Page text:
Foot Problems from Diabetes

Diabetes affects millions of Americans and can cause additional issues outside of just the diagnosis itself. Roughly one in ten Americans have diabetes, which amounts to roughly 34.2 million Americans. This is not even counting those who are prediabetic and more susceptible to getting diabetes. One of the major issues that comes with diabetes is foot problems. Below you will find information on how you can prevent foot problems from diabetes and what you should do if you notice any issues with your feet after a diabetes diagnosis.

Foot Problems from Diabetes

The connection between diabetes and your feet may not be obvious at first, especially for those outside of the medical field. With that, high blood sugar levels among those with uncontrolled diabetes can cause peripheral neuropathy. This is a fancy medical term that means numbness and loss of sensation. Peripheral neuropathy makes it so those with diabetes cannot feel various sensations because of nerve damage from really high and uncontrolled blood sugar levels. This is most often in people’s hands and feet, but impacts people’s feet the most as it is easier to go unnoticed.

People often cannot feel pressure or even a sense of touch. However, the condition is painful and can cause sensations such as tingling and burning. Because of this issue, wounds are often not felt immediately as they normally would, and it can go unnoticed, especially without careful supervision. On top of that, poor circulation due to diabetes can also make it so the body has a more difficult time healing the wounds. As distant as a diagnosis of diabetes and foot issues may sound, they are very much interlinked.

Diabetic Foot Ulcers

One of the most common foot problems among those with diabetes is foot ulcers. If your diabetes is mismanaged, diabetic foot ulcers are common. Managing diabetes involves focusing on diet, exercise, and insulin treatment. With this, a diabetic foot ulcer can form as a result of the skin tissue breaking down and exposing the vulnerable layers underneath. Foot ulcers most often occur on your toes or the balls of your feet.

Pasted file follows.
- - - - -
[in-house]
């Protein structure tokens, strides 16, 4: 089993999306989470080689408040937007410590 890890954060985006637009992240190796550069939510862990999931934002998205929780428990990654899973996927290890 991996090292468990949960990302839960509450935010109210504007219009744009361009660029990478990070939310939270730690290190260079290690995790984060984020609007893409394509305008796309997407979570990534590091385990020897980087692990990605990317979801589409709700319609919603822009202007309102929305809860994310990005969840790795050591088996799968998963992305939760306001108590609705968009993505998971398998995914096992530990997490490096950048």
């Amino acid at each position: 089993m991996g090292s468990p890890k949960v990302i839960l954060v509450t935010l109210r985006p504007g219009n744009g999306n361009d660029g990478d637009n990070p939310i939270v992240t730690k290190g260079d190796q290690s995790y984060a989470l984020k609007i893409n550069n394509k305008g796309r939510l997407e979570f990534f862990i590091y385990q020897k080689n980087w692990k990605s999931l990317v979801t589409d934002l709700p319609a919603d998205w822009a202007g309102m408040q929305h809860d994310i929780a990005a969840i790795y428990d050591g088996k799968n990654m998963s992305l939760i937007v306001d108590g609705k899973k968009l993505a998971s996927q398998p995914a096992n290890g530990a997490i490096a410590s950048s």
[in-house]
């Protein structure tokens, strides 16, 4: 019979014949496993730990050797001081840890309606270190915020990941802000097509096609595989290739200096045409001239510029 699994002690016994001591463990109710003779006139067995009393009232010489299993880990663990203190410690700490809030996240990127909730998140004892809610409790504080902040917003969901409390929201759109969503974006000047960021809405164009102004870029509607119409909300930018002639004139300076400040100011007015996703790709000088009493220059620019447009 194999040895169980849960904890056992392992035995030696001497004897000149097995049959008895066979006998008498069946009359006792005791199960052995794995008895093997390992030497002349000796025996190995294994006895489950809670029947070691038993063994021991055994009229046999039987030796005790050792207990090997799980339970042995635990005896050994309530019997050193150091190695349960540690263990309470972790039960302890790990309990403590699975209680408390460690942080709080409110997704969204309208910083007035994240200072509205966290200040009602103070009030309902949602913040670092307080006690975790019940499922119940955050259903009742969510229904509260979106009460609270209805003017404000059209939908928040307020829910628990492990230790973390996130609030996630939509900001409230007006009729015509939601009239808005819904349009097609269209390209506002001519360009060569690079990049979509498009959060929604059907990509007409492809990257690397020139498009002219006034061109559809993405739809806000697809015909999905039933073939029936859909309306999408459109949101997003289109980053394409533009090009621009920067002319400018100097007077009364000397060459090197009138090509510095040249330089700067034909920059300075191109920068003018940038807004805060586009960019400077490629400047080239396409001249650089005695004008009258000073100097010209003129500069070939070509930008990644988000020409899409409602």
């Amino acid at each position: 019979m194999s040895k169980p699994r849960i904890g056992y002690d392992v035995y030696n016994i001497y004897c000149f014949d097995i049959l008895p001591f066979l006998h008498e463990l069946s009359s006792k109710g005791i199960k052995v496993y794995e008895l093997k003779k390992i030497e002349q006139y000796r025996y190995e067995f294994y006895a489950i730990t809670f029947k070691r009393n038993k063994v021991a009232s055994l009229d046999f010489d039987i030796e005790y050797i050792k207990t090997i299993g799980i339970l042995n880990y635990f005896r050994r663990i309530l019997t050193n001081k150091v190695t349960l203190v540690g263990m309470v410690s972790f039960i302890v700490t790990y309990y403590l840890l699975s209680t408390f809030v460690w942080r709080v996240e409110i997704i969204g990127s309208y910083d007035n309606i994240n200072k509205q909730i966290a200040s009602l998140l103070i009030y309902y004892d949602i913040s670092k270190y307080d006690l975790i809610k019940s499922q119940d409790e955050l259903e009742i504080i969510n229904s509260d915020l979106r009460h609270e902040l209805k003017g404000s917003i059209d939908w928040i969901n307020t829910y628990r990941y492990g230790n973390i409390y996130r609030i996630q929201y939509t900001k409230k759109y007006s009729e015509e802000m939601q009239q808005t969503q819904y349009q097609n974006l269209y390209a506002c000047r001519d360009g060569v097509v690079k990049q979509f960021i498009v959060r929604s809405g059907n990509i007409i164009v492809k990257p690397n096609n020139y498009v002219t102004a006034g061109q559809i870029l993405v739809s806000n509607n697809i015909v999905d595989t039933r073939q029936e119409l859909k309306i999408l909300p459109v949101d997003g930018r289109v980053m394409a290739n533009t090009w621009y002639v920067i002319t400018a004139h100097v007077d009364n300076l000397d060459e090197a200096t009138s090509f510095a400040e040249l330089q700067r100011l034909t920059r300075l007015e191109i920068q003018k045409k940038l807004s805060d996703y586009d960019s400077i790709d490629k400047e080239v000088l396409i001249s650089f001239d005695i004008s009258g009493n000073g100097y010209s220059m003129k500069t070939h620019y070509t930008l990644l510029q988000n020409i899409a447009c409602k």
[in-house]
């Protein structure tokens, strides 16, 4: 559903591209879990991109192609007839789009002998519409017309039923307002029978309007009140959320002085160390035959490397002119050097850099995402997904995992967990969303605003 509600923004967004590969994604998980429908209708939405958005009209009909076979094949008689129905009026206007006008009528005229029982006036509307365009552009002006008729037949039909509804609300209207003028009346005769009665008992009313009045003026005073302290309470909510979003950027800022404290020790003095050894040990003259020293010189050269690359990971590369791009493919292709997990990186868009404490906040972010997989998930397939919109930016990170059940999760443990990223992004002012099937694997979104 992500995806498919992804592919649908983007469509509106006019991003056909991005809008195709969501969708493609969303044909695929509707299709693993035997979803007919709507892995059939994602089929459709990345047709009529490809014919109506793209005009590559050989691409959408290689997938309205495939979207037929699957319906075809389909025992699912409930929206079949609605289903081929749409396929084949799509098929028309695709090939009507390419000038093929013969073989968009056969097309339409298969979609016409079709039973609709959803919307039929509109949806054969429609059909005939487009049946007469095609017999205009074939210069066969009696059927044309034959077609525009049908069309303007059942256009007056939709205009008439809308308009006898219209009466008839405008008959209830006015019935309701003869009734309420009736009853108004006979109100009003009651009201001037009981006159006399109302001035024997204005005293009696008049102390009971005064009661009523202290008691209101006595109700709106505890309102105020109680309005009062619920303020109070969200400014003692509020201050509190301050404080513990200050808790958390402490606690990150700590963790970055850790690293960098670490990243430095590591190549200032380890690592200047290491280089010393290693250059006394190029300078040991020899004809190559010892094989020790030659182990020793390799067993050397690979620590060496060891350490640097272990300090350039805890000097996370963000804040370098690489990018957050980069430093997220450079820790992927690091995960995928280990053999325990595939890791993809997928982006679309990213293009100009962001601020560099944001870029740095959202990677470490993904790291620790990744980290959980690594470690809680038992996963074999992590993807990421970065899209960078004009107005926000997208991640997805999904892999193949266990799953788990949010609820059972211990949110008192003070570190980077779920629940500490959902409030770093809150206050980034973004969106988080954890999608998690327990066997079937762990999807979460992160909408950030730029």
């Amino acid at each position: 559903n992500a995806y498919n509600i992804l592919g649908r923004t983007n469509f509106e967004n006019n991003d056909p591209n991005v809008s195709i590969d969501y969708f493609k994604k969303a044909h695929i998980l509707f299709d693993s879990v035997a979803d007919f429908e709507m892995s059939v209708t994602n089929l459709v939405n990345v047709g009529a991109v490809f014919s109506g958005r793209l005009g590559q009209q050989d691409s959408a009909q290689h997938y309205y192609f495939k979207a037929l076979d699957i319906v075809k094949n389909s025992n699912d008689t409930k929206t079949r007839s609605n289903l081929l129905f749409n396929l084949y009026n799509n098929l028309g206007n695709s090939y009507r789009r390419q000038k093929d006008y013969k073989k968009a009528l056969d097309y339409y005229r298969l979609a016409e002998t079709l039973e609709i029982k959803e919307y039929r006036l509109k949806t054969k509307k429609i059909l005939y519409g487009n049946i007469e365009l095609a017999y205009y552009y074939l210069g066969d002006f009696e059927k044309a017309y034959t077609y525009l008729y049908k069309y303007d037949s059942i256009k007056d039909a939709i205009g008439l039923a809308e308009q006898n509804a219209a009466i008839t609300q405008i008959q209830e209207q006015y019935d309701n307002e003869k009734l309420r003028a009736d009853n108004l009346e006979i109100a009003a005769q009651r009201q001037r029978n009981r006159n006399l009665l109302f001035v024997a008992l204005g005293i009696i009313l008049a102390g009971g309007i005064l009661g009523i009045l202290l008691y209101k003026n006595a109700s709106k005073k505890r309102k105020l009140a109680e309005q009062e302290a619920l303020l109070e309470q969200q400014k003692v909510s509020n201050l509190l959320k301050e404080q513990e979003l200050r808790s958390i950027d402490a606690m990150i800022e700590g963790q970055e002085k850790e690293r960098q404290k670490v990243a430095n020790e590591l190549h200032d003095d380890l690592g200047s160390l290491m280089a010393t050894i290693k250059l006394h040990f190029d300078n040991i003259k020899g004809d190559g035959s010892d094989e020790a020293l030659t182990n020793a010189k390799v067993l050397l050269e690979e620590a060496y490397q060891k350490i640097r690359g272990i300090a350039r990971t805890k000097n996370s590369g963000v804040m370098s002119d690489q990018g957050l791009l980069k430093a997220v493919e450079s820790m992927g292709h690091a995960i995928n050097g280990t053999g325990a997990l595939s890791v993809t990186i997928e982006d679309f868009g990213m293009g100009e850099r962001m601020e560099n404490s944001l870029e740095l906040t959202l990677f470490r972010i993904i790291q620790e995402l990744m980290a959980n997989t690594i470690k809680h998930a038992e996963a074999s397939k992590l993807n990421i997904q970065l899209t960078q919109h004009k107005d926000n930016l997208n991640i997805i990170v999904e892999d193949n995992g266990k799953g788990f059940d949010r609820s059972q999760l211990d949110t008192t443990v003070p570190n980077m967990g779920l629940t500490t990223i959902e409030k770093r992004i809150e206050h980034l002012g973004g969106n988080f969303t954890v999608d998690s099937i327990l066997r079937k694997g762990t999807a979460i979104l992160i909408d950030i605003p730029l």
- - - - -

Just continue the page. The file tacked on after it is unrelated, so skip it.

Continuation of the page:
If they go unchecked, they can literally impact your foot down to the bone, which runs a major risk of infection. Infections can spread from your feet to your whole body and be extremely harmful. In some cases, it can lead to amputation. Treatment depends on the severity of the ulcer, where it is located, and your current state of health. However, your podiatrist will be focused on protecting your foot, preventing infection, and treating any infected tissue as soon as possible.

Tips for Prevention

Prevention is vital as research has shown that nearly half of diabetic ulcers result in infection.

  • Focuse on your blood sugar levels
  • Maintain a healthy diet
  • Focuse on moderate and consistent exercise

Together, these can do wonders for your health if you have diabetes. However, it is equally as important to check your feet daily for any potential sores. It helps to wash them in the shower, keep them dry and moisturized, and wear shoes that are breathable. It helps your overall health to regularly visit the doctor to ensure catching any issues as early as possible.

Podiatrist in Los Angeles

If you have diabetes and are concerned about issues with your feet, contact Dr. Jamshidinia at Jamfeet. He is a board-certified surgeon trained in all areas of foot and ankle treatment and surgery. Dr. Jamshidnia and his team believe in comprehensive patient care and focus on getting you back to full health. Contact the best podiatrist in Los Angeles today for an appointment!